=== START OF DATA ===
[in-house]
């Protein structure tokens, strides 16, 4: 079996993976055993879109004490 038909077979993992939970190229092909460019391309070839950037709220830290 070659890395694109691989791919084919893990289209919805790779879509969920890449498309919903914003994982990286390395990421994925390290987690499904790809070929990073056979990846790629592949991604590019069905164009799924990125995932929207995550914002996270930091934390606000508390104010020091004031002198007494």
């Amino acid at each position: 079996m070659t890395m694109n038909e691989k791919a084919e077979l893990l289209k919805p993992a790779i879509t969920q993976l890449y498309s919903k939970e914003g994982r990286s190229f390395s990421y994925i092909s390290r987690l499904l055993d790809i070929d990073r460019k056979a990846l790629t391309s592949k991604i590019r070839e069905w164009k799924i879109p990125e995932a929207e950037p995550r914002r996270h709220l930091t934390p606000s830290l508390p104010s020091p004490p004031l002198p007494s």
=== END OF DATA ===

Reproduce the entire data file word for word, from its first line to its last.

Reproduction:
[in-house]
């Protein structure tokens, strides 16, 4: 079996993976055993879109004490 038909077979993992939970190229092909460019391309070839950037709220830290 070659890395694109691989791919084919893990289209919805790779879509969920890449498309919903914003994982990286390395990421994925390290987690499904790809070929990073056979990846790629592949991604590019069905164009799924990125995932929207995550914002996270930091934390606000508390104010020091004031002198007494």
């Amino acid at each position: 079996m070659t890395m694109n038909e691989k791919a084919e077979l893990l289209k919805p993992a790779i879509t969920q993976l890449y498309s919903k939970e914003g994982r990286s190229f390395s990421y994925i092909s390290r987690l499904l055993d790809i070929d990073r460019k056979a990846l790629t391309s592949k991604i590019r070839e069905w164009k799924i879109p990125e995932a929207e950037p995550r914002r996270h709220l930091t934390p606000s830290l508390p104010s020091p004490p004031l002198p007494s």